According to the Federal Government, at least 23 oil blocks under the management of both foreign and domestic oil corporations and covered by crude oil Production Sharing Contracts (PSC) with the Nigerian National Petroleum Company Limited, were either unable to produce crude or were inactive. This information was provided in the most recent Oil and Gas Industry Report for 2021 published by the Federal Government’s Nigeria Extractive Industries Transparency Initiative (NEITI). The report claimed that the blocks were unable to produce crude throughout the evaluated year.
A production sharing contract commits the contracted oil company to exploring, developing, and producing petroleum within a concession area under an Oil Prospecting Licence for a set period of time. The government may require the corporation to pay a Petroleum Profit Tax, royalties, and other bonuses or taxes if the project is successful. A term known as “Cost Oil” allows the corporation to recoup its expenses in kind. Through the NNPC arrangement of lifting crude oil and gas for tax, royalty, and share of profit oil (often shared in a predetermined ratio), the firm also pays PPT and royalty in-kind, which is then sold and deposited into designated accounts.
Another 6 inactive blocks were identified by the report.
Moreover, the account could be a Federal Inland Revenue Service (tax) account or DPR (now NUPRC) account (royalty) and proceeds from the sale of profit oil are deposited directly into the Federation Account. With PSC, the firm pays for exploration and production, relieving the government of the associated costs. In 2021, 12 of the production sharing contracts oil blocks produced, while 17 did not, according to data analyzed from the most recent NEITI report. The report identified another 6 inactive blocks, making the total number of the inactive blocks during the assessment period to 26.
Some of the contractors that did not produce crude from selected blocks included Esso E&P, Nigerian Agip Exploration, Shell Nigeria Exploration and Production Company, Texaco Nigeria Outer Shelf Limited, Star Deep Water Petroleum Limited, Statoil Nigeria Limited. Others included are Newcross Petroleum Limited, Sahara Energy Exploration and Production Limited, Conoil Producing Limited, Continental Oil and Gas Limited, Enageed Resources Limited, Nig-Del United OIl Company Limited, Sterling Oil Exploration and Energy Production Company Limited, among others.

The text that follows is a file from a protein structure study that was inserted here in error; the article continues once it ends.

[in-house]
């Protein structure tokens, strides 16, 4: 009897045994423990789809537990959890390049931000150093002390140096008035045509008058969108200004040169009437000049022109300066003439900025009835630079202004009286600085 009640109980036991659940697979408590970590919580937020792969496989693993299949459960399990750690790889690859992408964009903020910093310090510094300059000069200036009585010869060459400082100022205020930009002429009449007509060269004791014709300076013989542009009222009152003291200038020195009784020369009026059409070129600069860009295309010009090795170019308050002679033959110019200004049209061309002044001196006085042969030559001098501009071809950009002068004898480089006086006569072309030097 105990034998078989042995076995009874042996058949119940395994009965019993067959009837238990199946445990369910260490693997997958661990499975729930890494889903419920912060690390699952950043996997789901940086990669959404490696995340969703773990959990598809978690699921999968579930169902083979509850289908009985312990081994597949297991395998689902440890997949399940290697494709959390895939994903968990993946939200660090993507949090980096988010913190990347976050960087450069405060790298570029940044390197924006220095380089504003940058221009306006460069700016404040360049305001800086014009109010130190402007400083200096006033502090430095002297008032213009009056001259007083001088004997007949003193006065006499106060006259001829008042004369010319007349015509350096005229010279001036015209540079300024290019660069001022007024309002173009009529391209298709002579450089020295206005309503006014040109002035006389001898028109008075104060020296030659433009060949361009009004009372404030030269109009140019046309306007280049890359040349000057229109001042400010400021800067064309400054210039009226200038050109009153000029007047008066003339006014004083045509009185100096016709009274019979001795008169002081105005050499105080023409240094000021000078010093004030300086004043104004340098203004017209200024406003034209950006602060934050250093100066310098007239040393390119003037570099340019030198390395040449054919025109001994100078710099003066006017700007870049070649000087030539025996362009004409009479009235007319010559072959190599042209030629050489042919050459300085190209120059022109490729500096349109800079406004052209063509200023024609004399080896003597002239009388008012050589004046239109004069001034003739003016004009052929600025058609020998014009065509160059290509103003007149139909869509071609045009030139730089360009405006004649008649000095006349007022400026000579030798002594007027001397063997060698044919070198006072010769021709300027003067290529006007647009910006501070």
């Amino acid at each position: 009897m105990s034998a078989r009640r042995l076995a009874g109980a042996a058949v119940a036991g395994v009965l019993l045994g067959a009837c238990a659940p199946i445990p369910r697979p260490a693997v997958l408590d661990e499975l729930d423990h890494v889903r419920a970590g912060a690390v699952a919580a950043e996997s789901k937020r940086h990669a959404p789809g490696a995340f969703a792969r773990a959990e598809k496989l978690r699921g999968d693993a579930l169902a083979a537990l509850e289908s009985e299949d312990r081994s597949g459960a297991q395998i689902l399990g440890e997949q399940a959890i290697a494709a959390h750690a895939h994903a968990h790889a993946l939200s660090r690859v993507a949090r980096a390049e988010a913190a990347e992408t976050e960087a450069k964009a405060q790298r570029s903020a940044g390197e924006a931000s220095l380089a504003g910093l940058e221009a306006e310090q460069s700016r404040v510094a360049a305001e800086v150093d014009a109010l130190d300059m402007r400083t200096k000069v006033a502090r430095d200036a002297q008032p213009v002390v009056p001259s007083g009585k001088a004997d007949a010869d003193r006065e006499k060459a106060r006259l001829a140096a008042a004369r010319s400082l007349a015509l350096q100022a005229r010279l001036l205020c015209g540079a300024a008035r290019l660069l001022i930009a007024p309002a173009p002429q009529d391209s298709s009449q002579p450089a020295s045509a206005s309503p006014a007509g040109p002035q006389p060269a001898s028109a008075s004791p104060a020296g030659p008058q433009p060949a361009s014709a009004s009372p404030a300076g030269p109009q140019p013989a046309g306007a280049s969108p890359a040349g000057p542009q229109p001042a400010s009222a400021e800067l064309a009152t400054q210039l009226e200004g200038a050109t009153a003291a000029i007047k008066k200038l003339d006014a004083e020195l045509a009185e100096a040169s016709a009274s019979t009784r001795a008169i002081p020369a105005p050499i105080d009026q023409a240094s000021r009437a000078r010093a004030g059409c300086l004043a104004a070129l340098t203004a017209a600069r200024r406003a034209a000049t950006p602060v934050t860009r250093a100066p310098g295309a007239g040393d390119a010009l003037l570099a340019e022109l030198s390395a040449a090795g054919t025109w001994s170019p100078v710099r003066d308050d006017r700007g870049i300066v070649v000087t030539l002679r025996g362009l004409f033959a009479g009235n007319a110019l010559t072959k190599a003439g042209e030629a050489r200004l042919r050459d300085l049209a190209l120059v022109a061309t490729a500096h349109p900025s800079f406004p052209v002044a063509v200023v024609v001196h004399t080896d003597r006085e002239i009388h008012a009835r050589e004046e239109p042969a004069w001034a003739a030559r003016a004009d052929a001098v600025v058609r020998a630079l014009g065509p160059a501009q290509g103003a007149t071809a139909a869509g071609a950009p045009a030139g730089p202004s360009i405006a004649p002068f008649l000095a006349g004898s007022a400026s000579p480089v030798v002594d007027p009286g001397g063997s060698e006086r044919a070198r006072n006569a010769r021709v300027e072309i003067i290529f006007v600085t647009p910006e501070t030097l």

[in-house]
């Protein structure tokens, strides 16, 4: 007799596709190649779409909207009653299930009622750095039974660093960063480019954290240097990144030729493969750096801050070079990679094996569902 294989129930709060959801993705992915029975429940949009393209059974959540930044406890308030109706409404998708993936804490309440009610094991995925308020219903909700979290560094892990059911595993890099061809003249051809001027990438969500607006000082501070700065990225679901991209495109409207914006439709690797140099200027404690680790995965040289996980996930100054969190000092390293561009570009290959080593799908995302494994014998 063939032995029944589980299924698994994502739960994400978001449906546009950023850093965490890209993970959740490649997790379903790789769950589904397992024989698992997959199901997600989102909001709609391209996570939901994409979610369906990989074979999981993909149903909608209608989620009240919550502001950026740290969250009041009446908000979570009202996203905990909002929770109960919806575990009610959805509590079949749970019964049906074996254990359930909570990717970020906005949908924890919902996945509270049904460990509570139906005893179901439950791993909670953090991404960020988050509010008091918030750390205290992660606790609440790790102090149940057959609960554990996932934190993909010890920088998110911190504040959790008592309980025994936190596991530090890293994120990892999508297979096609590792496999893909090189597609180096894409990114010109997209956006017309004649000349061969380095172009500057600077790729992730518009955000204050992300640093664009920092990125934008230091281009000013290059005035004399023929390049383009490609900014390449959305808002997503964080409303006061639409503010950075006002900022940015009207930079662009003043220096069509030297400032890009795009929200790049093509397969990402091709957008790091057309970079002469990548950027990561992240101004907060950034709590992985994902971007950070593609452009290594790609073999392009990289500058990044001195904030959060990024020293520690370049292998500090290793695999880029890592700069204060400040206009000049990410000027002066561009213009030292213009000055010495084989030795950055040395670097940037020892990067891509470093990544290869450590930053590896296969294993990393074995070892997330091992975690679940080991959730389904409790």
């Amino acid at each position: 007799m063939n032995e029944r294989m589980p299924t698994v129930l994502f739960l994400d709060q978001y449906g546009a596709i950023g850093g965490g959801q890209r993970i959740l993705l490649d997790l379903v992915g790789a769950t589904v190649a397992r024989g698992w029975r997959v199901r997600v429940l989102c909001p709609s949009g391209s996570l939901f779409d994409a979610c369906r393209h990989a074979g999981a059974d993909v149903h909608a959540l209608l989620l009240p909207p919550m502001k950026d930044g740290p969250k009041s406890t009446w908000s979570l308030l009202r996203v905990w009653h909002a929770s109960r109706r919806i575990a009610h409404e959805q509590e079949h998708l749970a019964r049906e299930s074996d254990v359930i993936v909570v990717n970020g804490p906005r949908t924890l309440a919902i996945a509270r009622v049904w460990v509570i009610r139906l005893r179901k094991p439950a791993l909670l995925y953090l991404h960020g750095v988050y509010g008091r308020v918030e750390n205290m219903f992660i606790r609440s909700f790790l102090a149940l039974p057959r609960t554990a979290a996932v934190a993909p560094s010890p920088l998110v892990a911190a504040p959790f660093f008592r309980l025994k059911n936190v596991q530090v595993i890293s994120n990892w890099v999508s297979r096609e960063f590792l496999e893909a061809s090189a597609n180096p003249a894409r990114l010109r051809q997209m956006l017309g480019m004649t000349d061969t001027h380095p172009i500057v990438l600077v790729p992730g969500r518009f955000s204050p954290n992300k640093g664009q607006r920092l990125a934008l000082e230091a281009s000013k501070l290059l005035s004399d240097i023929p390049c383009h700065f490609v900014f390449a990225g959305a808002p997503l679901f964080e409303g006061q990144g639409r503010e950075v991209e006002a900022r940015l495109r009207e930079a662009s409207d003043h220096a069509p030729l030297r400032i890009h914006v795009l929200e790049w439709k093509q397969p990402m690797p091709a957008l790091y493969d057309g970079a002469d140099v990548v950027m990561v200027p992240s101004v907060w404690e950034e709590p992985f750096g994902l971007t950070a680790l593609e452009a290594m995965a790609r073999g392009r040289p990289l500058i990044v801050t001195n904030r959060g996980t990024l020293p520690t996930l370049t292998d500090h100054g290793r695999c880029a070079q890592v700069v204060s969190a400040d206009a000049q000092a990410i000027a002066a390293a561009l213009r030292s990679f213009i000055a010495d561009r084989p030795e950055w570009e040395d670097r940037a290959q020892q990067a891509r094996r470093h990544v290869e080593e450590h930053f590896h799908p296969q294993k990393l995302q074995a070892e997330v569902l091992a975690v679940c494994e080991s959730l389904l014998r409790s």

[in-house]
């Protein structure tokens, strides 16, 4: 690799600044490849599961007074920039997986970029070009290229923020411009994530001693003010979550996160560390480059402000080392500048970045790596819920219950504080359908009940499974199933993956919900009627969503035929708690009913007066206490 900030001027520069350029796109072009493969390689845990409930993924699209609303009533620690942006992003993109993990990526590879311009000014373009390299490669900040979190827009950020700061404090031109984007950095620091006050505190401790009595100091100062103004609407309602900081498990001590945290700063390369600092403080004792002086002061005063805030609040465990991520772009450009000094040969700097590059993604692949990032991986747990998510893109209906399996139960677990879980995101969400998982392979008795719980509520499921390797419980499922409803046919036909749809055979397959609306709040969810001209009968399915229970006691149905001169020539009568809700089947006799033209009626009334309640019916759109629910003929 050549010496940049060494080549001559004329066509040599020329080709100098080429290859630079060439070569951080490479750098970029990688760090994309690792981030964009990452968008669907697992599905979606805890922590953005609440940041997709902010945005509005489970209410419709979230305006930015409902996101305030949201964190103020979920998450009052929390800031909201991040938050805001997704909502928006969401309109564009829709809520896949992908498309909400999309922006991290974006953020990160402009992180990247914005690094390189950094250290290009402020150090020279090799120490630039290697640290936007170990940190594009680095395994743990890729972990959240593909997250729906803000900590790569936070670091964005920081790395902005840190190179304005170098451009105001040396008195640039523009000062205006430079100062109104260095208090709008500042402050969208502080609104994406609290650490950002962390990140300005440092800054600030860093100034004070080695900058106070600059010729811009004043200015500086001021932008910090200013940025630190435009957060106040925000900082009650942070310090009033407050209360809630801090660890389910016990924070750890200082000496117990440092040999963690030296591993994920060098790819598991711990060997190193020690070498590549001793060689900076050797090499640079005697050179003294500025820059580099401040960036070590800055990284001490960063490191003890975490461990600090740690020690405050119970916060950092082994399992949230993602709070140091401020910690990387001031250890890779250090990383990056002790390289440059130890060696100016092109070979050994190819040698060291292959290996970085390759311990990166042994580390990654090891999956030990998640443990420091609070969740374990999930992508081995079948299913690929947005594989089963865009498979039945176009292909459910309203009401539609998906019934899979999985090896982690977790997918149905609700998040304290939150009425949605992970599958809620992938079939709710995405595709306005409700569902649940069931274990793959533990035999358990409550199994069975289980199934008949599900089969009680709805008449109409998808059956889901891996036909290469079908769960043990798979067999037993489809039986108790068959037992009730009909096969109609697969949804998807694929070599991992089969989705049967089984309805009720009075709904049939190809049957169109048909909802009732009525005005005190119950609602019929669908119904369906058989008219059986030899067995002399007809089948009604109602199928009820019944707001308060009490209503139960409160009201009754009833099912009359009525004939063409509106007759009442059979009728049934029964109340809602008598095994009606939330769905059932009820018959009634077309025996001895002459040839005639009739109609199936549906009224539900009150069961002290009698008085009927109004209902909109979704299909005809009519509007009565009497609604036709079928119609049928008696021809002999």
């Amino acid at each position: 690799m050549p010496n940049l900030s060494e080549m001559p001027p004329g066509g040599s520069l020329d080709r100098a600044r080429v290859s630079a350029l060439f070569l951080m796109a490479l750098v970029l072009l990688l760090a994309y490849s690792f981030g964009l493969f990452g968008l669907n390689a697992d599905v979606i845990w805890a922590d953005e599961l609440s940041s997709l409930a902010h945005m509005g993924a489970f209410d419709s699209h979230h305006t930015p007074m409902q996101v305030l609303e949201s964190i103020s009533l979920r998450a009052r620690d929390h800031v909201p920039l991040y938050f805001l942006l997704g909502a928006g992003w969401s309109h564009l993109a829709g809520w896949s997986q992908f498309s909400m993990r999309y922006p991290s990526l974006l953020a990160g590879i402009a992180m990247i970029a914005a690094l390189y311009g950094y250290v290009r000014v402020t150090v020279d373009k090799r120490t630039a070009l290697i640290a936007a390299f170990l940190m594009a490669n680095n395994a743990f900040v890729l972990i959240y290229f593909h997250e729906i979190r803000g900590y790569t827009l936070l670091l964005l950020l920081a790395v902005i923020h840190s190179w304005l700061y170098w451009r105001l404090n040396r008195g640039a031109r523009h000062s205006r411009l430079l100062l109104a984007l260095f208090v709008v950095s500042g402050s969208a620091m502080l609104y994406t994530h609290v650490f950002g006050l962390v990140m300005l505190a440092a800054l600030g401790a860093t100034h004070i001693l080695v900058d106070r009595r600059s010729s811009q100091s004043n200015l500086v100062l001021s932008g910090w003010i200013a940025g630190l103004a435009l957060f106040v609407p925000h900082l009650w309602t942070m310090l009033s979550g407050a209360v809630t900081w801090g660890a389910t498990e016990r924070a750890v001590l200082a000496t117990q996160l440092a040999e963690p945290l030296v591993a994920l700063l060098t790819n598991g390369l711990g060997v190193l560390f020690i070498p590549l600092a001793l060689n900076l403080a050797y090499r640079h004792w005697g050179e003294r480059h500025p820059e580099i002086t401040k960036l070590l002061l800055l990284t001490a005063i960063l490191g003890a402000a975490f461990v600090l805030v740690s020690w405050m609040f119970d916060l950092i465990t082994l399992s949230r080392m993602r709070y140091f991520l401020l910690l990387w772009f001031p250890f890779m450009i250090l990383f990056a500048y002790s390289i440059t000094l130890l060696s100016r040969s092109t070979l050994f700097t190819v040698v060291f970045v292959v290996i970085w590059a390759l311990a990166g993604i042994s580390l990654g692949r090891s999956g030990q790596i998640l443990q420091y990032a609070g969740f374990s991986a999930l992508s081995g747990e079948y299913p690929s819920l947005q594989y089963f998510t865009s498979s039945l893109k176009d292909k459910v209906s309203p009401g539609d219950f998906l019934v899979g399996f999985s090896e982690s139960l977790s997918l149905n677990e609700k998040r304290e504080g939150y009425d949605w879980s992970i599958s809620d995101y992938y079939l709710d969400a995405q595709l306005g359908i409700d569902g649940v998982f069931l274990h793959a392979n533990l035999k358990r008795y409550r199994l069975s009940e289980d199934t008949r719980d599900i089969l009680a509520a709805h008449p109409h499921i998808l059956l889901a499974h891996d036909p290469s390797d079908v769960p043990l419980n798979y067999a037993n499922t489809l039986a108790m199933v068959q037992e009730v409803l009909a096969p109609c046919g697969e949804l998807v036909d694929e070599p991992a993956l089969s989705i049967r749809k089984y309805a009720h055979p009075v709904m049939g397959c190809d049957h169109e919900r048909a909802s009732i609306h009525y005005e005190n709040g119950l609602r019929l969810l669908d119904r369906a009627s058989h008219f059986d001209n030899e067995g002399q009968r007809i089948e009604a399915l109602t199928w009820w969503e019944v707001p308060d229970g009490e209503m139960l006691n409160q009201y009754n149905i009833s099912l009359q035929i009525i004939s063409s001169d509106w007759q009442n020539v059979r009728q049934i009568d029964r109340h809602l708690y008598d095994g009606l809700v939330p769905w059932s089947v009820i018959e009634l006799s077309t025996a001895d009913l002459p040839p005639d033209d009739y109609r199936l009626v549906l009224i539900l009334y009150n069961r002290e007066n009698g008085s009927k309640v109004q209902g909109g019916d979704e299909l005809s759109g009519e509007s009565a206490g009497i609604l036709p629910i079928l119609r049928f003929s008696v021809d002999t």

Total production from the PSCs amount to 242.96 million barrels.
For the six inactive production sharing contracts blocks, GEC Petroleum Development Company Limited, Nigerian Agip Oil Company, Monipulo Limited, and Esso Exploration and Production Limited served as contractors. Adding to the discussion, NEITI issued observations on output from PSC blocks. In 2021, there were only 12 producing PSC blocks (or 34% of all PSC blocks), while 23 blocks (or 66% of all blocks) did not. The total production from the production sharing contracts amounting to 242.96 million barrels, equates to a 42.92 percent of the overall production encompassing 566.13 million barrels.
In this regard, the agency opined that only 34% of all assigned blocks are actually being used for production, despite the fact that PSC arrangements account for the largest share of total production volumes. In order to maximize output under the arrangements, it was suggested that the Nigeria Upstream Petroleum Regulatory Commission and NNPC Ltd conduct a rapid assessment of the technical, operational, and other restrictions hindering production from the inactive blocks. The agency recommended that, if these problems cannot be fixed, licenses should be revoked and given to other parties.
2 or 3 blocks anticipated to enter production in the next few years.
However, NEITI said NNPCL responded saying that PSC blocks shift from exploration/appraisal phase to production. It reportedly also noted that some blocks are still in the award stage since not all contractors could show up for budgets or work schedules for reasons ranging from compliance with regulations to concerns about the viability of their businesses. NNPCL anticipates that two or three blocks will enter production within the next few years. Government forms partnerships with both domestic and international companies like PSC due to the advanced technology involved in the oil industry, in order to discover and produce Nigeria crude.